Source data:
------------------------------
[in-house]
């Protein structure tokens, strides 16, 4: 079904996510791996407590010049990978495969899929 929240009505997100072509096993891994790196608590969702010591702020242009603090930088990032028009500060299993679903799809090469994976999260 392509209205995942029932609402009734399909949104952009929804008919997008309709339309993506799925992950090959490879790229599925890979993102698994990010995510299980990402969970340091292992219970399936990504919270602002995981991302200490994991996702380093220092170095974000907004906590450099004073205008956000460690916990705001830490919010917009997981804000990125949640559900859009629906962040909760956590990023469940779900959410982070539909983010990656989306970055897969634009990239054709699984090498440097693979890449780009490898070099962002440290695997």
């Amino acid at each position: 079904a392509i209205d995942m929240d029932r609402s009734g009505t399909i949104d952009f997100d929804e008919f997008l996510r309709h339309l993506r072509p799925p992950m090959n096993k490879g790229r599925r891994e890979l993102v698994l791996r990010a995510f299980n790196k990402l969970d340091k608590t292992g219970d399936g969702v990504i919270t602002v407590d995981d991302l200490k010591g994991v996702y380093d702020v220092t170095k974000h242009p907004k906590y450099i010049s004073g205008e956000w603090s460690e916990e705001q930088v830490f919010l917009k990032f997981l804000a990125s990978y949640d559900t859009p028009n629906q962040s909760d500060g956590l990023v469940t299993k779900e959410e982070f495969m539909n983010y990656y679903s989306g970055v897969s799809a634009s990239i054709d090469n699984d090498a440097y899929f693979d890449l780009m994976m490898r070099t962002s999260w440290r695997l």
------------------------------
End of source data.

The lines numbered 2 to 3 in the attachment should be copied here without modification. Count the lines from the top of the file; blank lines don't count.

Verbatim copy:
């Protein structure tokens, strides 16, 4: 079904996510791996407590010049990978495969899929 929240009505997100072509096993891994790196608590969702010591702020242009603090930088990032028009500060299993679903799809090469994976999260 392509209205995942029932609402009734399909949104952009929804008919997008309709339309993506799925992950090959490879790229599925890979993102698994990010995510299980990402969970340091292992219970399936990504919270602002995981991302200490994991996702380093220092170095974000907004906590450099004073205008956000460690916990705001830490919010917009997981804000990125949640559900859009629906962040909760956590990023469940779900959410982070539909983010990656989306970055897969634009990239054709699984090498440097693979890449780009490898070099962002440290695997």
């Amino acid at each position: 079904a392509i209205d995942m929240d029932r609402s009734g009505t399909i949104d952009f997100d929804e008919f997008l996510r309709h339309l993506r072509p799925p992950m090959n096993k490879g790229r599925r891994e890979l993102v698994l791996r990010a995510f299980n790196k990402l969970d340091k608590t292992g219970d399936g969702v990504i919270t602002v407590d995981d991302l200490k010591g994991v996702y380093d702020v220092t170095k974000h242009p907004k906590y450099i010049s004073g205008e956000w603090s460690e916990e705001q930088v830490f919010l917009k990032f997981l804000a990125s990978y949640d559900t859009p028009n629906q962040s909760d500060g956590l990023v469940t299993k779900e959410e982070f495969m539909n983010y990656y679903s989306g970055v897969s799809a634009s990239i054709d090469n699984d090498a440097y899929f693979d890449l780009m994976m490898r070099t962002s999260w440290r695997l």